Suburban man recovered from brutal attack with support from platform tennis community

Cate Cauguiran Image
Wednesday, March 13, 2024
Platform tennis community supported man's recovery from brutal attack
As the Chicago Platform Tennis League holds its league finals, Mike Morrison of Glenview said their support helped him recover from a brutal attack.

GLENVIEW, Ill. (WLS) -- As the Chicago Platform Tennis League holds its tournament finals, one Glenview man said it was support from the sport's community that helped him recover from a brutal attack.

"It's really amazing how everyone comes together. We all know each other. It's a small community," said Mike Morrison.

Players who are part of this tight-knit community have known each other for decades, but Morrison's name is a standout. He is a former tennis pro turned platform tennis business owner is helping to give back as one of the league sponsors.

"It's always really nice to give back, we're very appreciative," he said. "We're really appreciative to be part of this whole program that's going on here tonight."

Morrison's connection to Chicago's racket sports league goes deeper than just being a competitor.

The founder of Midnight Paddle Tennis said he's here today thanks to the players on these courts.

Seven years ago, he suffered damage to his skull, including a frontal lobe hematoma, after someone attacked him while on his way home from hanging with friends in Chicago.

"I was just about to get on my bicycle and ride home and it came from behind," he recalled. "My skull was fractured in the back and I got a scar here and everything was kind of beaten up."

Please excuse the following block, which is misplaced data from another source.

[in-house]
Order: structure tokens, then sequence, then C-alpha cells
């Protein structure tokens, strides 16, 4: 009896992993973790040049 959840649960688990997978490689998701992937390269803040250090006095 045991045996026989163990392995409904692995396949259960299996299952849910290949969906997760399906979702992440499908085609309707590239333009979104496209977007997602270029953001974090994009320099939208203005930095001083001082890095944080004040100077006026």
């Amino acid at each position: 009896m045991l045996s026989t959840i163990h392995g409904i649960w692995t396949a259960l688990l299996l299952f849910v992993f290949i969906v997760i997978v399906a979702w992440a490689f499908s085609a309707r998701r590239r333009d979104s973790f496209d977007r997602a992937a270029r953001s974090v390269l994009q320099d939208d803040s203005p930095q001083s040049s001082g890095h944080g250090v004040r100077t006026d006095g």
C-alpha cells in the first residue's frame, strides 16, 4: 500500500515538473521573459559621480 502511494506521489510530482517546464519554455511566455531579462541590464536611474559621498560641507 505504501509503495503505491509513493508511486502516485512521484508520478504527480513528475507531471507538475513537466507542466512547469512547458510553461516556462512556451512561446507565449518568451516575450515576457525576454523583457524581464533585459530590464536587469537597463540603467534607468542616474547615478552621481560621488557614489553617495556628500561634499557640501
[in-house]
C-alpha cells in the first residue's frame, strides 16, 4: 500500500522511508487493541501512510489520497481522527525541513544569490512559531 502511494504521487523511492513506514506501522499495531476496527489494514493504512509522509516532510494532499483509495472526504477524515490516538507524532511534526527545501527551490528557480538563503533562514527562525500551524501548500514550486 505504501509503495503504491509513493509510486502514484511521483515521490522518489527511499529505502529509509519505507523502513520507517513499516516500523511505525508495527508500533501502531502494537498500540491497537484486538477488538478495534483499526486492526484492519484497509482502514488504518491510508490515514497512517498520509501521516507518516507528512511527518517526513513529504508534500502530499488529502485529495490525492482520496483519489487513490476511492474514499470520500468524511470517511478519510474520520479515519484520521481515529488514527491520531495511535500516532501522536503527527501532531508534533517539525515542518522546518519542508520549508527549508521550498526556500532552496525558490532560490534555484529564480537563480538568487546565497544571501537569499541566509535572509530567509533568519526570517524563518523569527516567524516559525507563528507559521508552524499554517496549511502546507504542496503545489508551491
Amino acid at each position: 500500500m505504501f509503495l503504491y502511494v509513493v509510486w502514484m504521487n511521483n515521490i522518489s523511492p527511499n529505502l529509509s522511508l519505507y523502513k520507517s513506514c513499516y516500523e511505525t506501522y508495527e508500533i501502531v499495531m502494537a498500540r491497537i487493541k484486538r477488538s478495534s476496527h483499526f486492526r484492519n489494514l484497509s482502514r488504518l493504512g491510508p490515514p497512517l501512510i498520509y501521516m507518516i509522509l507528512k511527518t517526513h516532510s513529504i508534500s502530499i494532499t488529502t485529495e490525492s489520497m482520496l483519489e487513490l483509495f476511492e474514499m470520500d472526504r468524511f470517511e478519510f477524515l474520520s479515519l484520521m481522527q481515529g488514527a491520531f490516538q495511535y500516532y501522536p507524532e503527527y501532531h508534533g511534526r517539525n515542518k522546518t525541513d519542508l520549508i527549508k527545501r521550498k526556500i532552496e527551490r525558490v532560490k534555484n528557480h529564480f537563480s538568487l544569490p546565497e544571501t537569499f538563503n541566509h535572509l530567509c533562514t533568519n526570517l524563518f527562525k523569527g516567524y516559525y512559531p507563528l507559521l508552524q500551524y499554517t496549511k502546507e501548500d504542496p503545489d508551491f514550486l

It was a long recovery for the former star collegiate and Deerfield High School player, one made possible through the tennis community he grew up in.

"He is without a doubt one of the toughest people that I've ever met and known," said Jason Love, friend and former competitor. "When you're a good person who is part of the community who has such a respected reputation, everyone is going to step up and do the right thing and be there for each other."

Following his miraculous recovery, Mike now donating to charities through his company and giving back to the sport that raised and uplifted him.

"I really emphasized with him to be aggressive and he's always been that kind of a kid," said his father Chuck Morrison. "I'm really proud of what he's done with all of this and he's always donating."

"I just feel super, extra fortunate to have all these friends and family still supporting me throughout all the times, ups and downs," Morrison said. "We all go through ups and downs and I've been there and it feels really good to be on the up."